Currently with the advantage of highway speed over rail speed, I headed back north to get one more image of this particular train departing White River and passing an old mill building that was once served by the Central Vermont Railway.  Running a few minutes off the published schedule, Amtrak's engineer's aboard the P42DC 204 are staring directly into the sun as they roll toward VA Cutoff Road and out of White River Junction proper.  


MAY 1, 2011

HAPPY ANNIVERSARY!


I set out on Sunday to capture both north and southbound moves of the Amtrak Vermonter and wanted to highlight another momentous bridge crossing - this time of the White River in West Hartford, VT from a vantage point not often undertaken.  From a good distance downstream from the bridge, a 300 mm view brings to life the waves of the flood-ridden White River and the Amtrak train passing overhead seemingly oblivious to the overflowing river and making time of its own southbound toward White River Jct.

Following the bridge shot in West Hartford, it was off to Windsor to set up for the train's arrival at the end of the Roxbury Subdivision and a station stop.  As the train arrived in Windsor, I took notice to many trees FINALLY budding after a prolonged and stubborn winter.  The train is seen leaning into the curve that facilitates a setup for the Connecticut River crossing into New Hampshire in just a few hundred yards.  The peak of the depot is barely visible as a church stands tall in the background.  I left the pole line visible in the photo, as part of the ARRA HSR project calls for a signal upgrade and pole line removal.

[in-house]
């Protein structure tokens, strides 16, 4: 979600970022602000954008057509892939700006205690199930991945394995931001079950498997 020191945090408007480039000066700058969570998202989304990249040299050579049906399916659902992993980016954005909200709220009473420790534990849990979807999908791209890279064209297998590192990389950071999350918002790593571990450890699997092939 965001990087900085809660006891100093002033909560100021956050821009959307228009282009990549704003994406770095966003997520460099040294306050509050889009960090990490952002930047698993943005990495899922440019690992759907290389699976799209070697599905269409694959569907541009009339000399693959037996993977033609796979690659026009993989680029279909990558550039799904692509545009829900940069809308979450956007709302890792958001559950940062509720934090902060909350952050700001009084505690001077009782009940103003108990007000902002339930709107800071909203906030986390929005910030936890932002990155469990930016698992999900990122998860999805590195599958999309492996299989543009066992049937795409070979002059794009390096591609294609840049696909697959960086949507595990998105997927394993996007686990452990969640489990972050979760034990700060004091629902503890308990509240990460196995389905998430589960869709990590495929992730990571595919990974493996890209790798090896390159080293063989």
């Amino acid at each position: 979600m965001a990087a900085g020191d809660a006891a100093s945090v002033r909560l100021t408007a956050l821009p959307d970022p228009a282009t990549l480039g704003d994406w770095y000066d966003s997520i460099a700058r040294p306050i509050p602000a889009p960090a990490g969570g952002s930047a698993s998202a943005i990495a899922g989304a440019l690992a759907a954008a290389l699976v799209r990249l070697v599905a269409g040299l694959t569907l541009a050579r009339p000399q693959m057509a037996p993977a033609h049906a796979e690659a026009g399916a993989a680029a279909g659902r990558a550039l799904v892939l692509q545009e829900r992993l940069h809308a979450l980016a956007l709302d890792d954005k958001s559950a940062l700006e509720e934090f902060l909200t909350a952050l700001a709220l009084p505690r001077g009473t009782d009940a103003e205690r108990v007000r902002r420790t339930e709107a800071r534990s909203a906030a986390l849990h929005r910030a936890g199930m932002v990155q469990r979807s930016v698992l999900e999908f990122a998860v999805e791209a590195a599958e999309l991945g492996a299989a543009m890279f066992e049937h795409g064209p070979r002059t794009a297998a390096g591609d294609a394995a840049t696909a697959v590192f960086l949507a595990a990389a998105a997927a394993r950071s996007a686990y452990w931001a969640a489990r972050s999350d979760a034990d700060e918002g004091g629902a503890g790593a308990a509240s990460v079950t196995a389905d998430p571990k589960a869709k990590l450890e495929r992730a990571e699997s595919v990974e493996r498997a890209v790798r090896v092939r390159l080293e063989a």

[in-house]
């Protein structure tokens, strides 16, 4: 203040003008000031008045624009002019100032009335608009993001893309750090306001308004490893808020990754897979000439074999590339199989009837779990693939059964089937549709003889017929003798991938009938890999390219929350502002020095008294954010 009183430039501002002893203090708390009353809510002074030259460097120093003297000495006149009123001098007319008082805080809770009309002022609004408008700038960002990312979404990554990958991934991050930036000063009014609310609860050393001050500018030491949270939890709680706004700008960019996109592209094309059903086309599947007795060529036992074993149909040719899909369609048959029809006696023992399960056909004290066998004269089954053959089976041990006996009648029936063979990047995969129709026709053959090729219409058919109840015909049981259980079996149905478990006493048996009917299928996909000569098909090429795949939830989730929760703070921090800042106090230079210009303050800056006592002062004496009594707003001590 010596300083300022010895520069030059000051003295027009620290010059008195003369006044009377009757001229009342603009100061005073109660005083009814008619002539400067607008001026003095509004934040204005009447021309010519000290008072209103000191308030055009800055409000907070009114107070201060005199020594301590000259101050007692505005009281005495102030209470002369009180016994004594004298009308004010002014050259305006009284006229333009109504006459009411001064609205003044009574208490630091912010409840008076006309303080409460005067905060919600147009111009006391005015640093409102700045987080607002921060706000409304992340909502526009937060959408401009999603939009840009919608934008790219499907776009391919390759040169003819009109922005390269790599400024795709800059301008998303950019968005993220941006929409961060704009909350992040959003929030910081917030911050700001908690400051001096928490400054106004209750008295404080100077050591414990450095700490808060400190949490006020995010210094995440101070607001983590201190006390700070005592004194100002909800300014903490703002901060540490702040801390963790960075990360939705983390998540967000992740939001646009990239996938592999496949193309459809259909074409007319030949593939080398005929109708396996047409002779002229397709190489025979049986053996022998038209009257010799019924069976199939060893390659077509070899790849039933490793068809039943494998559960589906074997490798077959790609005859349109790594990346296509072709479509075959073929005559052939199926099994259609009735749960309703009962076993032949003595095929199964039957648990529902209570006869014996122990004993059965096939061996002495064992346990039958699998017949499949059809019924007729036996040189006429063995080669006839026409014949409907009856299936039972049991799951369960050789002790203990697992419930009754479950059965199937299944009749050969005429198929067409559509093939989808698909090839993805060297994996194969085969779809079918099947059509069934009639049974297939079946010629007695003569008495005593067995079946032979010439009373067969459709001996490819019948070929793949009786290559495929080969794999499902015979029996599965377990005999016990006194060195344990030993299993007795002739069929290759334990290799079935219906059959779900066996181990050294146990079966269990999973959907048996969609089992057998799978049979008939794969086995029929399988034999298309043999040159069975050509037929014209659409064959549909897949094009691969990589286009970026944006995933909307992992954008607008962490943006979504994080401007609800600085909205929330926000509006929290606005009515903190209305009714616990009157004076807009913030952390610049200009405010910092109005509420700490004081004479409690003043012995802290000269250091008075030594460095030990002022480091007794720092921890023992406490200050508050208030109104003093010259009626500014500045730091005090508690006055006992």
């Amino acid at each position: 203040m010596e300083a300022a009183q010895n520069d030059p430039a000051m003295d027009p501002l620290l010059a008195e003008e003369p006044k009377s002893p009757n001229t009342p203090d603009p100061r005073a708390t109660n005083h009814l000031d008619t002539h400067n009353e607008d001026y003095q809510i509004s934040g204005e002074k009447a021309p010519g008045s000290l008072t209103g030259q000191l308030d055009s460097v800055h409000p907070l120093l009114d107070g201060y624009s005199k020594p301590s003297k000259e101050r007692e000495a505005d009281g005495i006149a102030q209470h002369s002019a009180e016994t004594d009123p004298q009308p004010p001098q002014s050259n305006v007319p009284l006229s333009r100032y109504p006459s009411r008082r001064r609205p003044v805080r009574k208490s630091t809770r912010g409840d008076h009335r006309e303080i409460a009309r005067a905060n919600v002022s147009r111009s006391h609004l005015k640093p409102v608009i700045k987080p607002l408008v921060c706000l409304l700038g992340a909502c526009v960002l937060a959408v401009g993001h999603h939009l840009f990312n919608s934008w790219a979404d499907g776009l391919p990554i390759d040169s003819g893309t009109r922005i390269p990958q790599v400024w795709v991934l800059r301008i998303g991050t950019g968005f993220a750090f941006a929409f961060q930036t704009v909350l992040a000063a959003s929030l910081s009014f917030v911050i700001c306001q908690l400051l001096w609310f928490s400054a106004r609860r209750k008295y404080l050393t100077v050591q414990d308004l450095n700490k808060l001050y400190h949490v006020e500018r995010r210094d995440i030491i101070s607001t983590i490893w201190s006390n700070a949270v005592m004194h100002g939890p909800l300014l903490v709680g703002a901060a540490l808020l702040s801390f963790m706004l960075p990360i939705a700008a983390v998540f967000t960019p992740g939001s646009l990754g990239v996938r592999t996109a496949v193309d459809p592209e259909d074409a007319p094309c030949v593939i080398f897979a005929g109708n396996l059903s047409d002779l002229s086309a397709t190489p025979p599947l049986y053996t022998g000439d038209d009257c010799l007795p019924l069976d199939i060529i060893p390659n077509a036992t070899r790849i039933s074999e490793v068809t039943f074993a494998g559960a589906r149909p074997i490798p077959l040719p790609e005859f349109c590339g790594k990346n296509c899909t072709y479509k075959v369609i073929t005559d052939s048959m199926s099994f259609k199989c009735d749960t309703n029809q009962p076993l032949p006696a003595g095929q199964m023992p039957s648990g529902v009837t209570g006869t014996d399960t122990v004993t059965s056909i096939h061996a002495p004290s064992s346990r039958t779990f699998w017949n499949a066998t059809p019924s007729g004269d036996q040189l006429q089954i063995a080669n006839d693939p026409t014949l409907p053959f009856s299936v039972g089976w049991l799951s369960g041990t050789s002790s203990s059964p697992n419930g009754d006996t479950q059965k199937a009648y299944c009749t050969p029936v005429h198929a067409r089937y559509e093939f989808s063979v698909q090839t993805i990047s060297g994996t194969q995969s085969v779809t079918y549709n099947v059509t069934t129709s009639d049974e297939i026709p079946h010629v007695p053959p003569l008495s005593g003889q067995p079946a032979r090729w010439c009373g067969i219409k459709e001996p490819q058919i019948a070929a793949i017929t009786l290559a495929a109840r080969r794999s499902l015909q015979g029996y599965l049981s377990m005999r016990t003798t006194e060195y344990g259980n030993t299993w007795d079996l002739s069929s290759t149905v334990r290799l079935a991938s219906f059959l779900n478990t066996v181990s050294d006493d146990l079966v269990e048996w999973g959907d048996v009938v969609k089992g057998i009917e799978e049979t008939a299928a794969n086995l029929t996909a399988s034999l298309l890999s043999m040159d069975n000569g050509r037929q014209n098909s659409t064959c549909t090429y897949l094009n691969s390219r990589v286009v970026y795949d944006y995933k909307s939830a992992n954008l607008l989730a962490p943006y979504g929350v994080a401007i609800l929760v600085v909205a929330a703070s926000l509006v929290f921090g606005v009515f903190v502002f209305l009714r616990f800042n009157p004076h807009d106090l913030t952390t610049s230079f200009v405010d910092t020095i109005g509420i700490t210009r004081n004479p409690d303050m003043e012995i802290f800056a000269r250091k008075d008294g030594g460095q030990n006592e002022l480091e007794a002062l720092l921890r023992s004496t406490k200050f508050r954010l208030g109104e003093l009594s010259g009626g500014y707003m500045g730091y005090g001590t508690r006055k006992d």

From there it was back home to spend some quality time with my little railfan buddy - 9-month-old Brennen!  While he loves to watch the trains go by and - much to his mother's chagrin - get excited about them, he equally loves to play with his toys at home.  By evening I was heading back out to Claremont for a different view of the trestle, albeit this one wouldn't produce the same brilliant lighting as the night previous, with a heavy overcast swiftly filtering the remaining sunlight at this location.  It wasn't exactly what I had in mind, but I'll throw the shot up from this location to show you what 'might have been' if the sun had been glistening...

And finally - the last locale that I would capture an Amtrak Anniversary image this day would be back in West Hartford, where a well-preserved and maintained wooden overpass still stands a testament to time.  With a sweeping S-curve leading into the scene, sunlight was rapidly deteriorating on this night - literally as the train passed this location and before the trailing P42DC was by, the bridge had been engulfed with shadows.  The crew gave a few toots and a wave as the train continued the remainder of its 110-mile journey that remained between this shot and the terminus at St. Albans.

Happy 40th Anniversary Amtrak!